The Blue Dome - Atlas Obscura

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The Blue Dome

A Route 66 filling station that was designed to resemble the Hagia Sophia, and is now the symbol of an arts district. 


In the 1920s, Tulsa, Oklahoma, booming with oil money, built a thriving central downtown of glimmering gold-hued Art Deco buildings unlike those seen anywhere in the American West. However, one of the most striking buildings of this era was not a skyscraper at all, but rather a gas station designed to resemble the Hagia Sophia. A century later, this structure remains the center of Tulsa’s arts and nightlife scene, and the symbol of this offbeat and hardscrabble prairie city’s cultural revival.

The Blue Dome began its life as the White Star Service Station, designed by local architects Lawrence Blue and Fred L. Knoblock. The gas station was opened in January 1925 by Robert Chastain of Chastain Oil Co. At that time, it was Tulsa’s first full-service 24-hour filling station, with a service attendant who lived inside the dome. The next year, Route 66 opened, and the station’s distinctive look made it a popular landmark until the route was adjusted in the early 1930s.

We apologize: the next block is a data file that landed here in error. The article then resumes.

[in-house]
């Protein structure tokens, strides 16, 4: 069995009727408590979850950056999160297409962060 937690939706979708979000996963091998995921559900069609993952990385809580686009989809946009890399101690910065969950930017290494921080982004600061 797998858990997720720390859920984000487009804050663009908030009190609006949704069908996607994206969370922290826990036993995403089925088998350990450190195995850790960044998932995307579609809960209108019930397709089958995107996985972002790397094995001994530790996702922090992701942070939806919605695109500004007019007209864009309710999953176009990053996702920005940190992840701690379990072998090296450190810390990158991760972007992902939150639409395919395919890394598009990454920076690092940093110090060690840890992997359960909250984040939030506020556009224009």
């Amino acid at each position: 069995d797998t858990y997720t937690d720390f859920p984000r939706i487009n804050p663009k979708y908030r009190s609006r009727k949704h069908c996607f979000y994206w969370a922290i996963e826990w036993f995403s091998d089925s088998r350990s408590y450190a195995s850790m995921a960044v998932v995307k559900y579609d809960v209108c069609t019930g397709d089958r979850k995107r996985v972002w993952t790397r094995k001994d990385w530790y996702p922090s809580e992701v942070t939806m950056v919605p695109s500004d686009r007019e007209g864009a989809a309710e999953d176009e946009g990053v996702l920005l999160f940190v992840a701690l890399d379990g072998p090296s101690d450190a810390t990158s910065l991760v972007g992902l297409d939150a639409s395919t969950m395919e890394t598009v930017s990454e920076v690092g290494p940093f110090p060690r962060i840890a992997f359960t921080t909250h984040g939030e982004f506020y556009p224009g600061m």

In the 1950s, the gas station closed its doors. The Blue Dome became the home of Veterans Bar until 1999, and has also hosted an antique store and other business. Currently, the Blue Dome is in private hands, owned by Jo and Chris Armstrong of the neighboring Arnie’s Bar.

Although it is no longer open to the public, the Blue Dome has lent its distinctive name and visage to the entire neighborhood, now known as the Blue Dome Historic District. The dome has hosted art festivals and pop-up shops, and the bars and shops in the area frequently reference its appearance. Street lights, planting pots, and other civic fixtures now bear the color and shape of the iconic dome.

Know Before You Go

The Blue Dome is private property and is closed to the public, however, the exterior is accessible and visible from the street.

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September 22, 2023

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